Fix your energy bills for four years with Sainsbury's

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Sainsbury's has launched a new tariff which will lock in energy prices until 2018. Is it worth the added cost?

Sainsbury's has launched a new fixed price energy tariff which will lock in your gas and electricity bills until April 2018.

It costs an average of £1,316 per year, which is a lot more expensive than many other tariffs. Is it worth paying extra?

Fix to April 2018

Signing up to a fixed rate energy tariff gives you some peace of mind as you know exactly what you are going to be charged each month. You won't need to worry about the next round or two of energy bill price rises and it's easier to work out your budgets.

The new tariff from Sainsbury's, Fixed Price March 2018, costs an average of £110 a month for dual fuel bills. On top of this you'll also collect up to 600 Nectar points when choosing the deal. If you cancel before the end of the term you'll pay a penalty fee of £50 for each fuel - so a £100 hit if you cancel a dual bill.

Choosing the Sainsbury's tariff works out at an extra £52 per year compared to the standard bill of £1,264. But you'll be free from potential rises during the next four winters.

The second longest fixed rate tariff comes from Npower at £1,212 a year, £104 cheaper than the Sainsbury's tariff. It's the Price Protector December 2017 and will lock prices in for almost four years. EDF and Co-operative Energy both have tariffs which last until March 2017 which these cost £1,202 and £1,226 respectively.

The table below shows the longest fixed rate tariffs around today.

Supplier

Average cost

Saving vs typical bill*

Cancellation penalties

ScottishPower: Help Beat Cancer Fixed Price Energy Jan 2017 Online

£1,190

£133

£25 per fuel if you switch away before end of fix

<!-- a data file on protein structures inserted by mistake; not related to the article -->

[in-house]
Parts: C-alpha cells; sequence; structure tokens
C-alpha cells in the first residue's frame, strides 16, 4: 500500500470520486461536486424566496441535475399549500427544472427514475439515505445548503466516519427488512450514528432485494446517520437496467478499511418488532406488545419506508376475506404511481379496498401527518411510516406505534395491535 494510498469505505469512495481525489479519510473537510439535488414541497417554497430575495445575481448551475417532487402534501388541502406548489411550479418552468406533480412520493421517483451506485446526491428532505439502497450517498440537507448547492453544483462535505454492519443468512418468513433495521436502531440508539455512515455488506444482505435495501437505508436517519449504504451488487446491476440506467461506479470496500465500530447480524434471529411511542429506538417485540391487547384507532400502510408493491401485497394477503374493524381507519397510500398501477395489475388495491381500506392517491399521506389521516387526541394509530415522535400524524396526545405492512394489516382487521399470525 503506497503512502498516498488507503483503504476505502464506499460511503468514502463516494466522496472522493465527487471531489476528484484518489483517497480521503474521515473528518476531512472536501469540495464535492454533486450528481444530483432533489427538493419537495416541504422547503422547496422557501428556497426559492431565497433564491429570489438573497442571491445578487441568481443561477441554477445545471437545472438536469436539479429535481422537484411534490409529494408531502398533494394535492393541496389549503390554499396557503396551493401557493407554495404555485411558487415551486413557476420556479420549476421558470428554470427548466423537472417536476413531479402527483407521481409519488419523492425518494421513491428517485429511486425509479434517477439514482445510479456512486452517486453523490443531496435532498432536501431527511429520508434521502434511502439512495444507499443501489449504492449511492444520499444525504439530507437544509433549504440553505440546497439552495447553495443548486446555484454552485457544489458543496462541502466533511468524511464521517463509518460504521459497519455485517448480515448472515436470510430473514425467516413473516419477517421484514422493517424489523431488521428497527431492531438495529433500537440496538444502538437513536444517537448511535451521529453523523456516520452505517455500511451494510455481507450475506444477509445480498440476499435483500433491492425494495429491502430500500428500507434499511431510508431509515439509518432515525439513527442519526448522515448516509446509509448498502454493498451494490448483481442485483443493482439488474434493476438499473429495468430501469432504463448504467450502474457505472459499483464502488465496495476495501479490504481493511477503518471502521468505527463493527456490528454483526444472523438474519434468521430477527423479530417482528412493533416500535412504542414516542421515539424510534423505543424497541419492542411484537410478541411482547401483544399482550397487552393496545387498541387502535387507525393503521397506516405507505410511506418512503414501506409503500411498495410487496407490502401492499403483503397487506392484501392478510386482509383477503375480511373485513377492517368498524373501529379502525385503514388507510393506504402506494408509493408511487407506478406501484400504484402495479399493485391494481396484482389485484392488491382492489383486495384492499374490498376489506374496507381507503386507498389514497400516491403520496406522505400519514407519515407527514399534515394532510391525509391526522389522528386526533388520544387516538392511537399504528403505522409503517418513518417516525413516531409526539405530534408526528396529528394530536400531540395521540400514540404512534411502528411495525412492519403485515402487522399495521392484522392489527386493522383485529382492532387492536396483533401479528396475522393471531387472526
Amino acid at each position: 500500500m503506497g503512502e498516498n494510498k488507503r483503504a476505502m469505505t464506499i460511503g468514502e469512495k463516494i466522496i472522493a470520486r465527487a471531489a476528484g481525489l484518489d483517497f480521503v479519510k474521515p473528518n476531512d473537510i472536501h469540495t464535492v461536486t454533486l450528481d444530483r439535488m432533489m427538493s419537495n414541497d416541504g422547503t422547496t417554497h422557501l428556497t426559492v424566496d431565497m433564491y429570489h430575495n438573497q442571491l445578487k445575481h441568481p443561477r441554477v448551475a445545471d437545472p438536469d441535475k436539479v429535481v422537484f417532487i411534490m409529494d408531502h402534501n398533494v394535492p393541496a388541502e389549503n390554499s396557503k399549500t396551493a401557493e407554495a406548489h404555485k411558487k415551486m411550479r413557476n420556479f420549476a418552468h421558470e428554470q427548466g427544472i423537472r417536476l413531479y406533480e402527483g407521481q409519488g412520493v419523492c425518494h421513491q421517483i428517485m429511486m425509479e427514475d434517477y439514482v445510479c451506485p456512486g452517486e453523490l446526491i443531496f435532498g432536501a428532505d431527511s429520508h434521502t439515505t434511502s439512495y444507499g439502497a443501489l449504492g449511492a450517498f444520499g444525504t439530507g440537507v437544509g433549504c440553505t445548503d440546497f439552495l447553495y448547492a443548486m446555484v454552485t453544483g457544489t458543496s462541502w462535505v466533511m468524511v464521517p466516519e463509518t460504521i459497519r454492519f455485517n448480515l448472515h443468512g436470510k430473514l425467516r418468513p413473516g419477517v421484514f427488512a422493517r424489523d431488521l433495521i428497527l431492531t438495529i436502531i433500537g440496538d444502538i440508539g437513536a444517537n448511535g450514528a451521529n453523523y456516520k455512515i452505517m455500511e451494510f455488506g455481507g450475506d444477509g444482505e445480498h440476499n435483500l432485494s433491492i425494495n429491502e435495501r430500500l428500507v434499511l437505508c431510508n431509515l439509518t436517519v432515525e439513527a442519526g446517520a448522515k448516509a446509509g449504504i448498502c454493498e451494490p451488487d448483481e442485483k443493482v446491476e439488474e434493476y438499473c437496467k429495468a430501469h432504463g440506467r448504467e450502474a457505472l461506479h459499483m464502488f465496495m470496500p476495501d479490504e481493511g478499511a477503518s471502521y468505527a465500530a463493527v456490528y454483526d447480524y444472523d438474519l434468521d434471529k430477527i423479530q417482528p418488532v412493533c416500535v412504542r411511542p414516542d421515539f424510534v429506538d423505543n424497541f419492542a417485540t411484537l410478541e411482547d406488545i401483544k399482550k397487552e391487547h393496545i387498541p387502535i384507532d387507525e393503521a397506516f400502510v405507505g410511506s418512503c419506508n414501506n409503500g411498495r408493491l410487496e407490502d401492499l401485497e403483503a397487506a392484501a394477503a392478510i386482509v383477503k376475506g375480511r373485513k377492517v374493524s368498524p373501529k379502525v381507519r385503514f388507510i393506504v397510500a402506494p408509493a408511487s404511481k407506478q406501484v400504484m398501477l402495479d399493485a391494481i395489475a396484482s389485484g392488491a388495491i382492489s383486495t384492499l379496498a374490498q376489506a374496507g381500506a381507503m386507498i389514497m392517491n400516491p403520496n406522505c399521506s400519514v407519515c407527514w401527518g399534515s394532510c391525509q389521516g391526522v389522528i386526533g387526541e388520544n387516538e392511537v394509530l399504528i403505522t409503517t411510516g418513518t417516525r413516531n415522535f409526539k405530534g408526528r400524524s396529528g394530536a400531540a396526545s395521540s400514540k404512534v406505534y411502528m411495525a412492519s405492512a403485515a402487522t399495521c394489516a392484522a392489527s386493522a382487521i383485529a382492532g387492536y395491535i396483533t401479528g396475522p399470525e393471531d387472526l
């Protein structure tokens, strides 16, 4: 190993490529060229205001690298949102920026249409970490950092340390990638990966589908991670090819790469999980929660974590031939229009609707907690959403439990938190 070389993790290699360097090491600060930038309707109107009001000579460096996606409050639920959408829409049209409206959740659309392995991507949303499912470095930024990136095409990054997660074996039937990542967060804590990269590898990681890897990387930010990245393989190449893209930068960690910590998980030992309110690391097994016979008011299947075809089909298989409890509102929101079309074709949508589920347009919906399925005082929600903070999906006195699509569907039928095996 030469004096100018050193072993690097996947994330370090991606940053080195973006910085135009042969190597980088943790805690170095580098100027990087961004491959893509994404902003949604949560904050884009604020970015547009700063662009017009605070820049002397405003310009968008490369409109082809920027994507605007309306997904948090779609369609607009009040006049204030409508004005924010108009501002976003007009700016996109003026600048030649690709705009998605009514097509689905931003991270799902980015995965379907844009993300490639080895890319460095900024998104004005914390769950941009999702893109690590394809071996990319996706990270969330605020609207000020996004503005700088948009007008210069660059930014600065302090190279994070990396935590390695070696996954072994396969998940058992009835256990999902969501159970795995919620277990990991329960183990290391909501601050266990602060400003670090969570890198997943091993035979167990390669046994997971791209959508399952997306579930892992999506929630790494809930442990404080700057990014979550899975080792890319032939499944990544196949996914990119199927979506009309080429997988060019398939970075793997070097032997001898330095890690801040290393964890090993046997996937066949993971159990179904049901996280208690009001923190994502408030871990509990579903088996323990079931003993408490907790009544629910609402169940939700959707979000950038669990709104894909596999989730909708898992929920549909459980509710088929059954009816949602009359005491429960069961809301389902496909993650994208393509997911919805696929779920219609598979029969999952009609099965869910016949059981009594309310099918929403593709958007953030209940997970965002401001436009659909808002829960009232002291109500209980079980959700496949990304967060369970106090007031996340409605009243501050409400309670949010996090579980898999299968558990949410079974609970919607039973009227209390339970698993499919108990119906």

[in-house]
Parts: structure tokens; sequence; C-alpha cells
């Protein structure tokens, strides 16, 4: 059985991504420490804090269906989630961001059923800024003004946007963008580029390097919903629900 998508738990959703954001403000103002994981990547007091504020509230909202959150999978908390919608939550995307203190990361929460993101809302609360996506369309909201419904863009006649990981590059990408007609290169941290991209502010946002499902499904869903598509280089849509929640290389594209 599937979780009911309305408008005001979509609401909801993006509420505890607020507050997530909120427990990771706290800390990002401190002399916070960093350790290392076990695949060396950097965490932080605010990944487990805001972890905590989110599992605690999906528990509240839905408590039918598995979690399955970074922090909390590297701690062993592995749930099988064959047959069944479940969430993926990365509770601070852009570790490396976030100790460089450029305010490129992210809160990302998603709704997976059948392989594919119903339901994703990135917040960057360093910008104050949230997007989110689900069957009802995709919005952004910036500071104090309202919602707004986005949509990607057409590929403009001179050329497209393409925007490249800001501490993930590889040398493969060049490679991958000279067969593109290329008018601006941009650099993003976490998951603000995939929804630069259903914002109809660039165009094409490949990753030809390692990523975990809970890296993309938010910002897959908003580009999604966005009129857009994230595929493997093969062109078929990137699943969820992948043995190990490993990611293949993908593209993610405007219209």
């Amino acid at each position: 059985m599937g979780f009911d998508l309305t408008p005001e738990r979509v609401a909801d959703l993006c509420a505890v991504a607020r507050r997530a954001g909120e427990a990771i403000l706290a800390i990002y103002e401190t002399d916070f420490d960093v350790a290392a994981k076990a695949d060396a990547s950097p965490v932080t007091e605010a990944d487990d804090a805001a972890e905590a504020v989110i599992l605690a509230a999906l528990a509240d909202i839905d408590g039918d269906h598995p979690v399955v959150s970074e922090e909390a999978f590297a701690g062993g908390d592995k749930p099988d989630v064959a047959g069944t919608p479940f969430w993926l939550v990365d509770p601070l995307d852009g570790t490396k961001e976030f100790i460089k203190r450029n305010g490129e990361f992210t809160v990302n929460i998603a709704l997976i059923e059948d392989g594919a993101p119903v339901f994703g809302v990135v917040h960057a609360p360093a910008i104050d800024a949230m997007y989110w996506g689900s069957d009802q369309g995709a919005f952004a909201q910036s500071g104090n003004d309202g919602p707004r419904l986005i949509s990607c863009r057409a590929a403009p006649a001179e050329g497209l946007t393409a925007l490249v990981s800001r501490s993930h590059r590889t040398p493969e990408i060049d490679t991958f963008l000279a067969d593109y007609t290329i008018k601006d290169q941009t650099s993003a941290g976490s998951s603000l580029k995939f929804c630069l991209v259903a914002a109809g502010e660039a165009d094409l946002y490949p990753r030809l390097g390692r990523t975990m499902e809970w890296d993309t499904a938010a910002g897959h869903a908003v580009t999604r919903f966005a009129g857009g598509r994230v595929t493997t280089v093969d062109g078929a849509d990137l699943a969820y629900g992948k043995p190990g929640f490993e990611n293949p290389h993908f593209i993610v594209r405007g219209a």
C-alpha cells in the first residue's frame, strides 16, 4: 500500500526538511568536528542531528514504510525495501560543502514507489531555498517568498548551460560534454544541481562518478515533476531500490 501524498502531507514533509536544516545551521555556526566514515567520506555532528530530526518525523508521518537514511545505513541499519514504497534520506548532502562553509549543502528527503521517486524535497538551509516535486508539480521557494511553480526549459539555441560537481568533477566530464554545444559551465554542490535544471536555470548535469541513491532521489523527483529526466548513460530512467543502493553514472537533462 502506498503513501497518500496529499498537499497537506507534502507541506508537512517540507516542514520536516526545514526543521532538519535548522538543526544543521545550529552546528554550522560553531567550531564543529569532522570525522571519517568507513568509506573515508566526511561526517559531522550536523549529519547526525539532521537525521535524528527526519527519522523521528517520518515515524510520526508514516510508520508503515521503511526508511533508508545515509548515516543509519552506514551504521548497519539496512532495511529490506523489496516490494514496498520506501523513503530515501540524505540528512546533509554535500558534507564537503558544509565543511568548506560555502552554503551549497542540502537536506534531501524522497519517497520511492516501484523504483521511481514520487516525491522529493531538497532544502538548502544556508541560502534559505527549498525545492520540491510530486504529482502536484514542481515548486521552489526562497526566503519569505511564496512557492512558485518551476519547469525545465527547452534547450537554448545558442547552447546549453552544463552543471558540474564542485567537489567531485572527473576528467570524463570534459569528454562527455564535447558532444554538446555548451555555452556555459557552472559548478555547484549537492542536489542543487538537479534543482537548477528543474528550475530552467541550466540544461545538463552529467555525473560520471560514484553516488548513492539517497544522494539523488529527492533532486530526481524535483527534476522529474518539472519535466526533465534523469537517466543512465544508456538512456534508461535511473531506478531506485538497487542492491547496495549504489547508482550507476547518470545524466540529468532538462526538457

EDF:Blue+ Price Freeeeze March 2017

£1,202

£121

None

Npower: Price Protector December 2017

£1,212

£111

None

Co-operative Energy: Fixed Price March 2017

£1,226

£97

None

Sainsbury's Energy: Fixed Price March 2018

£1,316

£7

£50 per fuel if you switch prior to end of fix



*saving calculated against an average bill of £1,323. Source: energyhelpline.com, 21/01/14. calculations are for an average usage dual fuel household paying by monthly direct debit. Average usage as defined by OFGEM is 13,500 kWh pa of gas and 3,200 kWh pa of electricity.

Find the cheapest gas and electricity tariff for you

The cheapest energy tariffs

If price is your main concern when looking at energy tariffs the cheapest available comes from First Utility and costs an average of £1,037 per year. It's fixed until July 2015 and is significantly cheaper than the Sainsbury's tariff. Ovo takes second place with its Cheaper Energy Fixed tariff costing £1,042 for 12 months.

Spark Energy provides an even cheaper tariff costing an average of £1,025 per year, but this is only if you pay the direct debit in advance which may not be suitable for everyone.

Here are the five cheapest tariffs available right now.

Supplier

Average cost

Saving vs typical bill*

Cancellation penalties

First Utility: iSave Fixed v14 July 2015

£1,037

£286

£30 per fuel if switching before fix end

Ovo: Cheaper Energy Fixed

£1,042

£281

£30 per fuel if switching before fix end

Green Star Energy: No Worries 24 Months Fixed Version 1311

£1,061

£262

£31.50 per fuel if you switch away before end of fix

Co-operative Energy: Fixed Price July 2015

£1,077

£246

None

ScottishPower: Online Fixed Price Energy February 2015 v3

£1,081

£242

£25 per fuel if you switch away before end of fix


*saving calculated against an average bill of £1,323. Source: energyhelpline.com, 21/01/14. calculations are for an average usage dual fuel household paying by monthly direct debit. Average usage as defined by OFGEM is 13,500 kWh pa of gas and 3,200 kWh pa of electricity.

Fixed price versus variable tariffs

The kind of energy tariff you choose will depend completely on your own circumstances. A fixed price tariff will give you the extra security of knowing in advance what you'll be paying.

But that security comes at a premium - there is a difference of almost £300 in the new Sainsbury's deal and the cheapest tariff on the market, from First Utility.

Therefore it is worth weighing up all the options before you decide. To find out how well the different energy companies fare for customer satisfaction read our article Low satisfaction for energy providers.

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